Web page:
Henry James at Work
A new edition of the delightful 1924 memoir by James’s longtime secretary, with a biographical essay and excerpts from her diaries
Theodora Bosanquet was Henry James's secretary from 1907 until his death in 1916, one of the most significant periods of his long writing career. Her memoir Henry James at Work, originally published by Leonard and Virginia Woolf's Hogarth Press in 1924, recounts Bosanquet's association with James and provides a lively and engaging commentary on James's milieu, preferences, and attitudes, as well as on his process of writing and revision. Bosanquet is an intelligent and observant witness and reporter, and her objective and comparatively unbiased point of view makes the memoir especially valuable.
This enlarged and annotated edition rescues Bosanquet from the shadows of literary history and shows her to be a fascinating figure in her own right, a skilled writer and editor, an early feminist, and a contemporary of the Bloomsbury literary community. The book is enhanced by an essay about Bosanquet and her circle, and fascinating snippets from her diaries and letters, now in the Harvard University archives.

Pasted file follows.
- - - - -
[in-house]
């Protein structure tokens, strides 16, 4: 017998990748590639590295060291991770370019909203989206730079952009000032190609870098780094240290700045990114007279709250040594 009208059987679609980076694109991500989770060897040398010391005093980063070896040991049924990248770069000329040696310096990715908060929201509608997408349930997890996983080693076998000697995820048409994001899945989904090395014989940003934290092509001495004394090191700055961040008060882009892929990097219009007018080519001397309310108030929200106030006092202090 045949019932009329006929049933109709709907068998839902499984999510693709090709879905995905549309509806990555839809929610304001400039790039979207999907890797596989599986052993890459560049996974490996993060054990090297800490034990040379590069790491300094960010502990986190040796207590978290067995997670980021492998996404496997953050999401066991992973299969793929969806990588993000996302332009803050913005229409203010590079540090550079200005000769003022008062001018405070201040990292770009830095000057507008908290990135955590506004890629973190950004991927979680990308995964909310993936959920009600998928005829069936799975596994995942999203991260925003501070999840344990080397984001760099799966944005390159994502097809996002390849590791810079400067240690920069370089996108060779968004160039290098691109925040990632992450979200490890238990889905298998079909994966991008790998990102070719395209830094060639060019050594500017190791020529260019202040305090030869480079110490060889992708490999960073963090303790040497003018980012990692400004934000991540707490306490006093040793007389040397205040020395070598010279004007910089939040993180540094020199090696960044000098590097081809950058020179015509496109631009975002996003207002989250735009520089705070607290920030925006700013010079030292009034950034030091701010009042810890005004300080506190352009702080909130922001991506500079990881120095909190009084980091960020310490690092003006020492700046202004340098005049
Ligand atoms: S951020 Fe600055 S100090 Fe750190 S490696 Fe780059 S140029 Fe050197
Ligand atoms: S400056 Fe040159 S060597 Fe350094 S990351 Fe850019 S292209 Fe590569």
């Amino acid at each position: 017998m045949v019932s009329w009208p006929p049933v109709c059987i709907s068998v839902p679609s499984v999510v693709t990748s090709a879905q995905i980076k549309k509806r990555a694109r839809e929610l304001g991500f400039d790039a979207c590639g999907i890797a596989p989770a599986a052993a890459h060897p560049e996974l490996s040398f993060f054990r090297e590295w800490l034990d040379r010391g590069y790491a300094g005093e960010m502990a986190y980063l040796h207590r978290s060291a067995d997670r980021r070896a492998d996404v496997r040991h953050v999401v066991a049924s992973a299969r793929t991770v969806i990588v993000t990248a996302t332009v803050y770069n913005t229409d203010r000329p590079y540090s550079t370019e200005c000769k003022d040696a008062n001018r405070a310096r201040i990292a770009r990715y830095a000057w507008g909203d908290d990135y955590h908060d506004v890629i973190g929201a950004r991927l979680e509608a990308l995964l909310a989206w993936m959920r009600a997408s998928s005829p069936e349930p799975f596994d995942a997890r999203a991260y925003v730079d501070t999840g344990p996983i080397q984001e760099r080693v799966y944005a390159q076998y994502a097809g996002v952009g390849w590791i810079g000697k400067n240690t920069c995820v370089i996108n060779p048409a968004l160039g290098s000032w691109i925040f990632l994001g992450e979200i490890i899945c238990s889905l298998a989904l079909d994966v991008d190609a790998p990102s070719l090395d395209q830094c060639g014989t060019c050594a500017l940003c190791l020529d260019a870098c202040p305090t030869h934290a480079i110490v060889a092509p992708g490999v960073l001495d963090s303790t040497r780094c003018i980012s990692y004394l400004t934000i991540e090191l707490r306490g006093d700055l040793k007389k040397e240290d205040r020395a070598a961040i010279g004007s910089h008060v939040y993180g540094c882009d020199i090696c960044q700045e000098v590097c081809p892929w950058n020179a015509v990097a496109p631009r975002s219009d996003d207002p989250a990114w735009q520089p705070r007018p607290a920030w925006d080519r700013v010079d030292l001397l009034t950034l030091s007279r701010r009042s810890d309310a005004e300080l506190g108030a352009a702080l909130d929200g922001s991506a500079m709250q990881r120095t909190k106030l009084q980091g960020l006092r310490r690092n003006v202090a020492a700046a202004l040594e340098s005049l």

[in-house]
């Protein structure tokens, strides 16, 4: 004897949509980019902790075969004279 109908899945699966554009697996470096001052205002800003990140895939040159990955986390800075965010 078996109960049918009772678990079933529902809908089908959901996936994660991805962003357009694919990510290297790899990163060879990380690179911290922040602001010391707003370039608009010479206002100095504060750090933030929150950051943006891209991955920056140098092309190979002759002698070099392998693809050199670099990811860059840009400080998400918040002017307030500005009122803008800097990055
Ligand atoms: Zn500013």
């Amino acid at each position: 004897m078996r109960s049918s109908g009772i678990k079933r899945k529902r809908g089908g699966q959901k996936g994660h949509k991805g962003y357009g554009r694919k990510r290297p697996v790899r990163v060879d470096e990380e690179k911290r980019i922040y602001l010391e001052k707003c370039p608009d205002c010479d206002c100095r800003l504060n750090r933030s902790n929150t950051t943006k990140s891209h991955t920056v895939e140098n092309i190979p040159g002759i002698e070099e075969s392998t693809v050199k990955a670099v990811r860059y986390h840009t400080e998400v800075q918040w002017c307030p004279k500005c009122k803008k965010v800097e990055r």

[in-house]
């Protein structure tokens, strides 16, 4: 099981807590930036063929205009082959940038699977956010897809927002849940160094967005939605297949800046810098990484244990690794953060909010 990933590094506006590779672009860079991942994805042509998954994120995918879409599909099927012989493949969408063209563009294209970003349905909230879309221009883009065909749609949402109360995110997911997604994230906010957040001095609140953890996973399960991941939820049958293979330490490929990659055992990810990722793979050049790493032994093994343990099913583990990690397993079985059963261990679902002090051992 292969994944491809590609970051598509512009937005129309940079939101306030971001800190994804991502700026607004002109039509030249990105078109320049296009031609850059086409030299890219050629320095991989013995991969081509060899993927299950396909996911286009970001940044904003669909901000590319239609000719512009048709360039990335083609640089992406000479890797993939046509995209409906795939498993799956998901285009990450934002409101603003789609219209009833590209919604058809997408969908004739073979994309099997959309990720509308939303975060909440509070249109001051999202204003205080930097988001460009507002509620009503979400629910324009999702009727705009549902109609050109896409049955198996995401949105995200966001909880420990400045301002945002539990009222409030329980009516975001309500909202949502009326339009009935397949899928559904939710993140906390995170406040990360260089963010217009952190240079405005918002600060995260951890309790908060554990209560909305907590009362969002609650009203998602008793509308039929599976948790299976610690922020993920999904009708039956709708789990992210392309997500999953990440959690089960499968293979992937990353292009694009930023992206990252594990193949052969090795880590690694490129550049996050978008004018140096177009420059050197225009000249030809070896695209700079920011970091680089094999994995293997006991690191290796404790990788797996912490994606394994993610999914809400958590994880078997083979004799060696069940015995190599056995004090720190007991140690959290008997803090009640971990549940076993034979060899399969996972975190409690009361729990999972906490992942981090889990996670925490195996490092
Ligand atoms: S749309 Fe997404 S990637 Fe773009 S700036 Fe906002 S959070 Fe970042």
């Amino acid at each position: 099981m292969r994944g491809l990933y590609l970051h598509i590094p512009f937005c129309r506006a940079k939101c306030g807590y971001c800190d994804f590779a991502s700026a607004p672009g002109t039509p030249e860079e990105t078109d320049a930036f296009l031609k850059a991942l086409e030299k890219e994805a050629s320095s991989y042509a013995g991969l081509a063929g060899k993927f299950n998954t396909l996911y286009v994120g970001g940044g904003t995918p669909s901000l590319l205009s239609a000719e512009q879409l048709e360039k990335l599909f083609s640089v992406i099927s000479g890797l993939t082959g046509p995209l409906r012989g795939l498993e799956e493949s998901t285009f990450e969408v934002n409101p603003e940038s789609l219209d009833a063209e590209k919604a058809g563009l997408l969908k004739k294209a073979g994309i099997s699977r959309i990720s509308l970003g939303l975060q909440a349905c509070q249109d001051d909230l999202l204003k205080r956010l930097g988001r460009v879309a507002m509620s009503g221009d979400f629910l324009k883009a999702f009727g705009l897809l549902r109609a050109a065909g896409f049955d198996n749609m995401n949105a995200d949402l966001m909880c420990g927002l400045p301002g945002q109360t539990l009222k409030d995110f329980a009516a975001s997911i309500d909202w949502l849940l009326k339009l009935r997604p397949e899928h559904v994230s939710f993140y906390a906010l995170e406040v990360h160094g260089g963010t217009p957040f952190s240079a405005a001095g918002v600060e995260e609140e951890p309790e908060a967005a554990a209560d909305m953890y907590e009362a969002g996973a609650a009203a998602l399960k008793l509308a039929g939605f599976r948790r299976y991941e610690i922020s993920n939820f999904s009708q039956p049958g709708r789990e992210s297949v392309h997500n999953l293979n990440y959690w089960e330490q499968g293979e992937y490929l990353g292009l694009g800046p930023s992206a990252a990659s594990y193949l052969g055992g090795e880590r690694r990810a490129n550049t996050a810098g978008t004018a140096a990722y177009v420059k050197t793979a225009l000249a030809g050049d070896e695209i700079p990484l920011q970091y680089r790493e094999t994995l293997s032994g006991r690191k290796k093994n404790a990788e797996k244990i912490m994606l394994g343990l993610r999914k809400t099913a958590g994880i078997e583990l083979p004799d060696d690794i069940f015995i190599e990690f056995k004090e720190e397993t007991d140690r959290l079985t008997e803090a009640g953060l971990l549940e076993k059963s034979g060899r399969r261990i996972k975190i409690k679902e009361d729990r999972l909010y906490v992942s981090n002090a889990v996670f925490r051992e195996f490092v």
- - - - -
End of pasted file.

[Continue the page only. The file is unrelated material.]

Soon after Henry James hired Theodora Bosanquet in 1907, the well-educated and dedicated Bosanquet became indispensable to James. In addition to the memoir Henry James at Work she published two other books, critical studies on Harriet Martineau and Paul Valéry. Following James’s death she became Executive Secretary of the International Federation of University Women and traveled extensively in support of the women’s suffrage movement. From 1935 to 1958 she was literary editor, then director, of the publication Time and Tide.
Lyall H. Powers is Professor of English Emeritus at the University of Michigan and author of numerous books, including Alien Heart: The Life and Work of Margaret Laurence.
Praise for Henry James at Work: “She’s savvy, she’s snappy, and there’s usually a touch of sass . . . . [T]his ‘salty, hearty’ lady . . . worked so hard to keep ‘a lonely old artist man’—Henry James—from being interrupted.”
“I’m sure [your book] ought to have a success with anyone who cared for Henry James and his work, and I think we are very lucky to get it.”
—Letter from Virginia Woolf to Theodora Bosanquet, 1924
“It's fascinating to encounter, in the era just before high modernism, a female intellectual like Bosanquet—one as fully engaged in the life of ideas and cultural production as her male counterparts—making as much of her putatively secondary status as she possibly could. The book is important as a primary document in its own right as well as a gloss on the methods and material of the magisterial James.”
—Jonathan Freedman, University of Michigan
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